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Wednesday, 5 November 2008

Tomb raider digs up witch: 12,000-year-old she-shaman, talismans unearthed in Israel

Ratner/Reuters

Archeologist Leore Grosman of Hebrew University displays tortoise shells and other bounty dating to 10,000 years before Jesus was alive that her team unearthed in Galilee region of northern Israel.


JERUSALEM - Archeologists have discovered the remains of a 12,000-year-old witch in a tomb in northern Israel.

The tomb is believed to be a witch or she-shaman from the prehistoric Natufian civilization, an ancient community that lived in the area 10,000 years before Jesus.

Scientists from the Hebrew University said the burial site at Hilazon Tachtit, in the western Galilee near Carmiel, contained a vast number of unusual grave offerings.

Among them were 50 complete tortoise shells, the pelvis of a leopard, the wing tip of a golden eagle, the tail of a cow, two marten skulls, the forearm of a wild boar and a human foot.

Dr. Leore Grosman and her team from the Institute of Archaeology at the Hebrew University found the witch was 45 years old, petite and had an unnatural, asymmetrical appearance due to a spinal disability that would have affected her gait, causing her to limp or drag her foot.

Grosman believes the special method of burial indicated the woman's special standing in the community. She said it was the first time the grave of an ancient witch had been discovered in the area.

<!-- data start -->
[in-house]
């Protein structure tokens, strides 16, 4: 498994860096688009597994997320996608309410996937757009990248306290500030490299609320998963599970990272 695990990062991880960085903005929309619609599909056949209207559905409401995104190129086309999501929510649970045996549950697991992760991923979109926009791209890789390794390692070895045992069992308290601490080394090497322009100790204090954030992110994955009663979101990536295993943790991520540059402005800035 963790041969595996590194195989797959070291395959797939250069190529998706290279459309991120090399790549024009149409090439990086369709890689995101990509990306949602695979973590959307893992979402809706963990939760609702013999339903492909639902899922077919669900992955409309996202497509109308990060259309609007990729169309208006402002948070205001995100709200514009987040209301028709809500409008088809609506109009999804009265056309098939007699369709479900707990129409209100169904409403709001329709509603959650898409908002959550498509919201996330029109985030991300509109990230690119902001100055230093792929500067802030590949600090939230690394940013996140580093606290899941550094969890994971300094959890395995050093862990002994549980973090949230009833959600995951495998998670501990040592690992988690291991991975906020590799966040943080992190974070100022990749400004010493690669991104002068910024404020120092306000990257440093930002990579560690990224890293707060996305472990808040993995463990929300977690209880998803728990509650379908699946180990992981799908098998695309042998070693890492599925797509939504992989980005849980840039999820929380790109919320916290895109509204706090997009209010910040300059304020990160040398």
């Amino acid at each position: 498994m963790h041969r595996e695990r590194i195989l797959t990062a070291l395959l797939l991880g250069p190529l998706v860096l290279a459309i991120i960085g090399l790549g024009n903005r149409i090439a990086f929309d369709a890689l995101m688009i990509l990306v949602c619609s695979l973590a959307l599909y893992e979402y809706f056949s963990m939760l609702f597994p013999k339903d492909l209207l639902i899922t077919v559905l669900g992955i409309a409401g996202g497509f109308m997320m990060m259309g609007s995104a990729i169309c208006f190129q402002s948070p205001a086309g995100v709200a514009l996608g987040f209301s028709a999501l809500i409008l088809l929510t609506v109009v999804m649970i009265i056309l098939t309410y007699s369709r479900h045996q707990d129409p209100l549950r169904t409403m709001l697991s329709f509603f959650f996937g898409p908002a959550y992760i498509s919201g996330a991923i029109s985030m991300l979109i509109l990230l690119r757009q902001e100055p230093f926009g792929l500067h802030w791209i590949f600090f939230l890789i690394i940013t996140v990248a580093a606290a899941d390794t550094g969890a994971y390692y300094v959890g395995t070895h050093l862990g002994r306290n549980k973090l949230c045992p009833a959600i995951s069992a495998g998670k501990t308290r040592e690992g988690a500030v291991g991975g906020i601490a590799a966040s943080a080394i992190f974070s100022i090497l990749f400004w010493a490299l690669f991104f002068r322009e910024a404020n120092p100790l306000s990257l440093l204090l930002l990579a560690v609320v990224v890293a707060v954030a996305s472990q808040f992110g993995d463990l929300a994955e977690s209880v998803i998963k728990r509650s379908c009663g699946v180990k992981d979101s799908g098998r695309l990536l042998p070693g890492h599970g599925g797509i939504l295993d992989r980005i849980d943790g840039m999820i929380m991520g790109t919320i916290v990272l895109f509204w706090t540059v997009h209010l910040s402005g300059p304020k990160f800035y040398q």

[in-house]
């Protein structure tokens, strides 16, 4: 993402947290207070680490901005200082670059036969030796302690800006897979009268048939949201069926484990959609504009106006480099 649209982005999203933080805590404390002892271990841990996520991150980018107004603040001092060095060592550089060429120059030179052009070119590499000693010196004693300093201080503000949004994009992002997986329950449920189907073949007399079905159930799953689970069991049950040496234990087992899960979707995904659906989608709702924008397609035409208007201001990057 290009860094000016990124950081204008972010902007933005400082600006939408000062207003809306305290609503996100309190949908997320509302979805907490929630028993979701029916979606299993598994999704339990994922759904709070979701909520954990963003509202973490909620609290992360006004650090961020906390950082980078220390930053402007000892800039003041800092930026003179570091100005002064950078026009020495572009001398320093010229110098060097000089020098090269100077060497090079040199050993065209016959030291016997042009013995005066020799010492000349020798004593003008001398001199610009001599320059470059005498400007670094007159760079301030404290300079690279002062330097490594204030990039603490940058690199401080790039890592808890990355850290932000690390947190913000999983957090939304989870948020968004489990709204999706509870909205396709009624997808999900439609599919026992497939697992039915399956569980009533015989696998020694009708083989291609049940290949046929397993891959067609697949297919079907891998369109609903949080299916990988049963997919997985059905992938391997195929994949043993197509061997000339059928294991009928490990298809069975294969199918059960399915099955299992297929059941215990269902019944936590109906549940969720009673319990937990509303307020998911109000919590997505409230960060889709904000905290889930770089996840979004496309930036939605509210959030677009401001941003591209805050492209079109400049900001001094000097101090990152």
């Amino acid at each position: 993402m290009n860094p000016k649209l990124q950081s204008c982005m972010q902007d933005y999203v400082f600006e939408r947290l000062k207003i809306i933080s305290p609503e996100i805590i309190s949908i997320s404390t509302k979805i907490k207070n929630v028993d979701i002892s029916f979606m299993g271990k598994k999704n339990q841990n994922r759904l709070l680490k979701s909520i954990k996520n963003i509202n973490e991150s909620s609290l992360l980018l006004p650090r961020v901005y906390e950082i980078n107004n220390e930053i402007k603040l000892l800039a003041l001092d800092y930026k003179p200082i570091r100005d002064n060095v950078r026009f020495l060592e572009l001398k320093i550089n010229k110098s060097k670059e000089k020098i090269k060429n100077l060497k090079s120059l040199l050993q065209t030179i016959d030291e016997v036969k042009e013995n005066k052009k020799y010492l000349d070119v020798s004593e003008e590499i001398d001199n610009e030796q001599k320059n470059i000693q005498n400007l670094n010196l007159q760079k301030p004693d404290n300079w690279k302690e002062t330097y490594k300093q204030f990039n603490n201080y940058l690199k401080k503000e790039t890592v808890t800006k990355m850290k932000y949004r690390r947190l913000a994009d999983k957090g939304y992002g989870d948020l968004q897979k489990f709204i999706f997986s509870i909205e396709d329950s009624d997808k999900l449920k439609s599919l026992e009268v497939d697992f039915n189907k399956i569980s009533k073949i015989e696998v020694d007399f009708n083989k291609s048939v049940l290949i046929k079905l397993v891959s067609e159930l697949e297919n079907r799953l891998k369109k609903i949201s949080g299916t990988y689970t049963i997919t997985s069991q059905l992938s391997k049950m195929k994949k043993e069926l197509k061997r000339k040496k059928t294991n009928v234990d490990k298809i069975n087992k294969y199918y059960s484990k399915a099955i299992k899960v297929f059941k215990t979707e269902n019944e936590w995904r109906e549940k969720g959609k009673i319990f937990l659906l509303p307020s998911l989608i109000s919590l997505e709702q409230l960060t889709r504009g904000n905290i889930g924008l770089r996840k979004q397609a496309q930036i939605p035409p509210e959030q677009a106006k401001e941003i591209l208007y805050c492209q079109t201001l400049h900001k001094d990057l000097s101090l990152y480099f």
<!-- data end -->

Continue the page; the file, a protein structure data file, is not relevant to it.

She said the body was buried on its side with the spinal column, pelvis and right femur resting against the curved southern wall of the oval-shaped grave.

The legs were spread apart and folded inward at the knees.

Grosman said 10 large stones were placed directly on the head, pelvis and arms of the woman as she was buried, which could have been designed to protect the body from being eaten by wild animals.

Another theory is that they may have been placed there because the community was trying to keep the shaman and her spirit inside the grave.

The discovery was published in this week's edition of the scientific journal the Proceedings of the National Academy of Sciences.

"Tortoises, cow tails, eagle wings, and fur-bearing animals continue to play important symbolic and shamanistic roles in the spiritual arena of human cultures worldwide today," Grosman wrote.

"It seems that the woman in the Natufian burial was perceived as being in a close relationship with these animal spirits."

The Natufian civilization, dated from about 15,000 to 11,500 years ago, is believed to be the first human society to move from foraging to organized farming. It was the first civilization known to live in one place all year-round.

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